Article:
The next one I’ll set up is the Screenshot region to Desktop command. Ubuntu’s default location is in Pictures, but I don’t like this location because sometimes it’s automatically scanned by image applications, and it mixes scrap screenshots with important pictures of family and friends.

Screenshot region to Desktop

You might notice that I set the keybinding to Shift-Ctrl-$, that’s the same as Shift-Ctrl-4 (although Ubuntu assumed Shift means I wanted the $).

Alternatively you can change the /home/user/Desktop folder to any folder you like. I personally prefer /home/user/Downloads because it’s where a bunch of the scrap download files that you tend to get from the internet end up. Please note that you cannot use shortcut aliases, such as ~/Downloads because the system doesn’t seem to translate that for xfce4-screenshooter, the folders must be the full path (perhaps a bug?).

Screenshot region to Downloads

Upon pressing the key combination, a save dialog will appear asking you to name the file. I find that the default name is sufficient. It would be nice if xfce4-screenshooter would allow you to use the default file name without showing the dialog (see feature request here).

Screenshot Save to Desktop

Screenshot Fullscreen to Downloads:

Using the -f option, we’ll create a new shortcut for fullscreen captures. We’ll use the Ctrl-Shift-3 (or Ctrl-Shift-#) key combination for this, to mimic the Mac.

Screenshot Fullscreen to Downloads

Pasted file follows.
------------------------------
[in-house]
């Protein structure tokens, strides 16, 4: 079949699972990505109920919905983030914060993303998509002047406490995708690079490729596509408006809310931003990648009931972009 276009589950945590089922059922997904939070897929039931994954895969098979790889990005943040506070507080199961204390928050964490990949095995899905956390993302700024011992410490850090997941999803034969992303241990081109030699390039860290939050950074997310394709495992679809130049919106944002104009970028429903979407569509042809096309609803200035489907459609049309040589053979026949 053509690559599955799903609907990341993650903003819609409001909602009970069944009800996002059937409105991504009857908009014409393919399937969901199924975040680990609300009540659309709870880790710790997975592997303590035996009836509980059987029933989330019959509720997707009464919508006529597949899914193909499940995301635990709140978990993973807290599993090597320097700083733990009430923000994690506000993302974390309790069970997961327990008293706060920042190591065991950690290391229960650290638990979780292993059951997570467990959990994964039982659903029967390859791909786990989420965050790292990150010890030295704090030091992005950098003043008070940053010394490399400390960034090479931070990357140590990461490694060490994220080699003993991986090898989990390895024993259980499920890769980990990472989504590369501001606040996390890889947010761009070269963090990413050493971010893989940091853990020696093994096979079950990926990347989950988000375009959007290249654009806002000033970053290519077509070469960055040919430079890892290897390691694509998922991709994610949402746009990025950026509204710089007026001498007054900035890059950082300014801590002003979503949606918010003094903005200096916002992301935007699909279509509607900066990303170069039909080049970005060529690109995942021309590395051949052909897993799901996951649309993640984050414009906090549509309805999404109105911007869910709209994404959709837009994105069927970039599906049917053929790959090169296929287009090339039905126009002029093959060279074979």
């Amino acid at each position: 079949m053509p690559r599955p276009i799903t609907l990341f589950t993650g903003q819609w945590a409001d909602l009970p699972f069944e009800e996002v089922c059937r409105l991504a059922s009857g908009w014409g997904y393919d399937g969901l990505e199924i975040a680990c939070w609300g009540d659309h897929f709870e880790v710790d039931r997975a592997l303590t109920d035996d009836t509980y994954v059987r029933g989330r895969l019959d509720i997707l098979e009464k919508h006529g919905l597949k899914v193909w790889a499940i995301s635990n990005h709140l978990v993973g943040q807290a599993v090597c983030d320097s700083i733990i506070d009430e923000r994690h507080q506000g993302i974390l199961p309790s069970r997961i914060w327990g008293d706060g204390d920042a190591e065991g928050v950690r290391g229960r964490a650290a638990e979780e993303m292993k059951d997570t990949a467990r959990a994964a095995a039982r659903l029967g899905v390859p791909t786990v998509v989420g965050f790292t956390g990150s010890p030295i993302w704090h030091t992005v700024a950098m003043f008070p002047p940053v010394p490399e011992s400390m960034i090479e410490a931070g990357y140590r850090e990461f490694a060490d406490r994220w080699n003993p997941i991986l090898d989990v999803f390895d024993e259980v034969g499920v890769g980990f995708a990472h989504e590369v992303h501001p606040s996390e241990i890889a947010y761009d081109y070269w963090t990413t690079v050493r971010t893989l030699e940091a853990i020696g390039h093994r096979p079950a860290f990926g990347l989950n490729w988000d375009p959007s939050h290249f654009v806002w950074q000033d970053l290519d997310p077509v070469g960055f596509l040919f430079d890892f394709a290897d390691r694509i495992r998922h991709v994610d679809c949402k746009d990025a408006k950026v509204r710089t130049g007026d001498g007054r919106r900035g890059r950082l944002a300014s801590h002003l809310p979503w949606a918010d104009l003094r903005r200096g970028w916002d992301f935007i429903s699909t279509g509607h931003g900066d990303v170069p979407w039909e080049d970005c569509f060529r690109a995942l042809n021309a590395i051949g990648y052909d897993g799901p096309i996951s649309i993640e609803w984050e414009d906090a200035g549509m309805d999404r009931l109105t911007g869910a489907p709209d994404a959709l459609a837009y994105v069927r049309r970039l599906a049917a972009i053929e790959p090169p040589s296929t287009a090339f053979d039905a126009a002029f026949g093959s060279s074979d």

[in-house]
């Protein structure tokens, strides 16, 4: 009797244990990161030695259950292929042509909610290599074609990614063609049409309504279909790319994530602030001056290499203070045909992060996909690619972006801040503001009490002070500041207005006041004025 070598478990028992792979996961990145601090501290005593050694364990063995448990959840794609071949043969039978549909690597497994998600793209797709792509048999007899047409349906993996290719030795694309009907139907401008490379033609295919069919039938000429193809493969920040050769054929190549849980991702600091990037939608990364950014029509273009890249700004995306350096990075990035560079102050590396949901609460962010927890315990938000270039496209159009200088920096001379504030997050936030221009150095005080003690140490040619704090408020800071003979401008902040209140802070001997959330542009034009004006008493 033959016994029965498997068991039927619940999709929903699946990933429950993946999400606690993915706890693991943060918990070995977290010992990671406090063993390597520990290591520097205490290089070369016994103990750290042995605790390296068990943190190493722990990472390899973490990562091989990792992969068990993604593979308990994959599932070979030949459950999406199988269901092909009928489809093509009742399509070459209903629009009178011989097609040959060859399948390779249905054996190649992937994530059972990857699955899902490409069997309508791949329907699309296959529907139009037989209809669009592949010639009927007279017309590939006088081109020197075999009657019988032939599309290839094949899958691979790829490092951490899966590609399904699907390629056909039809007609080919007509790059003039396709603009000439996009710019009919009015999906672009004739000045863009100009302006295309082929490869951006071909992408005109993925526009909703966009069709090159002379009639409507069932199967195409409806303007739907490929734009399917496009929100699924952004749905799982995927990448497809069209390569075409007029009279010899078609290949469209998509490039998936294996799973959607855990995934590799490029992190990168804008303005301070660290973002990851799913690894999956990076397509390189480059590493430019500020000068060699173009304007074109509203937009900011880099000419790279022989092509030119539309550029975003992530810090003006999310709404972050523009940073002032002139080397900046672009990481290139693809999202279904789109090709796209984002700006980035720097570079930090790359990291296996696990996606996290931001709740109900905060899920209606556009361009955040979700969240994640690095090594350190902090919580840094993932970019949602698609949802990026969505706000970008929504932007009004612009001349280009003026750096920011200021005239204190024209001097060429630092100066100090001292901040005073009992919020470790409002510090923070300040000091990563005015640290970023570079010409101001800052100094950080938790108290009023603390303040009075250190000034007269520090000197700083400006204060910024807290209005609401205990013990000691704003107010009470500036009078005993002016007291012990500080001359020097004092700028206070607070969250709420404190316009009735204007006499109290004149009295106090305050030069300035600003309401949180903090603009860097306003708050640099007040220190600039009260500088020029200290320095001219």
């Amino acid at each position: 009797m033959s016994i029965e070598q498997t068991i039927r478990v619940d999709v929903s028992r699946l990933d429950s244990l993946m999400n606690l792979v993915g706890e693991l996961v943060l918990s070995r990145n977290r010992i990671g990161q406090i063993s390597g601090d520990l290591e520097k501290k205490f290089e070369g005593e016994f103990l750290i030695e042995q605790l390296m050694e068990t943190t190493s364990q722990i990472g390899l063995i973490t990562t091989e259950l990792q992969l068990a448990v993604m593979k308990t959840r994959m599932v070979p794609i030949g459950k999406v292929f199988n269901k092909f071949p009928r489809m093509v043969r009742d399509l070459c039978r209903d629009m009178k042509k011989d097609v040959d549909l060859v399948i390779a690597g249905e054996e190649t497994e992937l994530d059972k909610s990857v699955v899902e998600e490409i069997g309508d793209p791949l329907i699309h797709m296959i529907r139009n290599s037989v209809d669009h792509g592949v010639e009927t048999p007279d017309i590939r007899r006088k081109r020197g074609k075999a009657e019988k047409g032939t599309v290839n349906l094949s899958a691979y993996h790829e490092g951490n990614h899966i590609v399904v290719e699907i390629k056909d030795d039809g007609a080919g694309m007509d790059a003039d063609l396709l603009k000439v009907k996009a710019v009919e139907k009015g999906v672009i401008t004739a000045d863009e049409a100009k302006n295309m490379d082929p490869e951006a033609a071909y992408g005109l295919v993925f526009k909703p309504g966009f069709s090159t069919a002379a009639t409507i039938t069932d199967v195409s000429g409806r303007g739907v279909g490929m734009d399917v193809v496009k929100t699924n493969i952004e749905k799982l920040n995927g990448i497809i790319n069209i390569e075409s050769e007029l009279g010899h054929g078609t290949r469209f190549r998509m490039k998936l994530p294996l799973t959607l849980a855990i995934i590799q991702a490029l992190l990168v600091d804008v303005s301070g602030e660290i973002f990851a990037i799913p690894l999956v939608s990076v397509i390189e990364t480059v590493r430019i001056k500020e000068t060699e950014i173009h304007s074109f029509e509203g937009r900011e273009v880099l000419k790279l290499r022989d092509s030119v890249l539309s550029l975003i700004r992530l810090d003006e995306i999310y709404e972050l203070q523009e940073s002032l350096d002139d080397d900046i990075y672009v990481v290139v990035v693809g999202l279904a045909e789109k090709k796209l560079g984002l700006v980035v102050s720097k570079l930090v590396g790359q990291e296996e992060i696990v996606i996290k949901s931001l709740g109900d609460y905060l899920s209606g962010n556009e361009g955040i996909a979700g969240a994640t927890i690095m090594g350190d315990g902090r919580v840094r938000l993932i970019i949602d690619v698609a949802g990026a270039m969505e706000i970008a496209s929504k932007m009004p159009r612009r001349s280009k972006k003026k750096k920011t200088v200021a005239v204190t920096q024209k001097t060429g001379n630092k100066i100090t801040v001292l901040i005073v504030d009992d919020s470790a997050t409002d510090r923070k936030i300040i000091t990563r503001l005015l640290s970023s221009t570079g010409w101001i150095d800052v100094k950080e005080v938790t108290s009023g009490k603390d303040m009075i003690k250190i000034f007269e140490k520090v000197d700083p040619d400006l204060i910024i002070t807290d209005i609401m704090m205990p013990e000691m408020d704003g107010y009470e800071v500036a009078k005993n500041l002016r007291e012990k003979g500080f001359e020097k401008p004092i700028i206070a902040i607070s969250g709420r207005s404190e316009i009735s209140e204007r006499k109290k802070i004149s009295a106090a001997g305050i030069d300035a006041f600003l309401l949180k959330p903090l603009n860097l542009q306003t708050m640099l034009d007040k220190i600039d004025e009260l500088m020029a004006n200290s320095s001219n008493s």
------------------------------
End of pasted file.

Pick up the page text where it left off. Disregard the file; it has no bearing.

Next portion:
Screenshot Fullscreen to Clipboard:

Instead of the -s option, we’ll now use the -c option for clipboard. The key combination will be Ctrl-Shift-Alt-# (or Ctrl-Shift-Alt-3).

Screenshot fullscreen to clipboard

Screenshot Active Window to Downloads:

The last command we need is to screenshot the active window. Mac uses the Spacebar key after pressing the capture region shortcut, but we can’t do this. Instead we’ll use the Ctrl-Shift-2 option and Ctrl-Shift-Alt-2 option.

Screenshot Active Window to Downloads

Screenshot Active Window to Clipboard:

Finally, capturing the active window to the clipboard. For this command I used the Screenshot Active Window to Downloads keybinding to take the screenshot, so you know the difference between all of the previous screenshots. The previous ones had been taken with the region tool.

You might notice that there is quite a bit of margin to the window, showing some of the application behind the window. This could cause security or privacy concerns in some instances, so be aware of the danger.

I’m going to set this one to Ctrl-Shift-Alt-2 (or Ctrl-Shift-Alt-@).

Screenshot Active Window to Clipboard

Concerns

Keyboard shortcuts are great, but sometimes they overwrite application shortcuts. For instance, if an application already used Ctrl-Shift-3, then the new keyboard shortcut used by the system would conflict with this. Lucky for me there are not a whole lot of applications that I use which use these shortcuts.

If you find a problem with a specific application, you can usually configure it to use a different key combination, or you can choose a different key combination for your screenshot keybindings.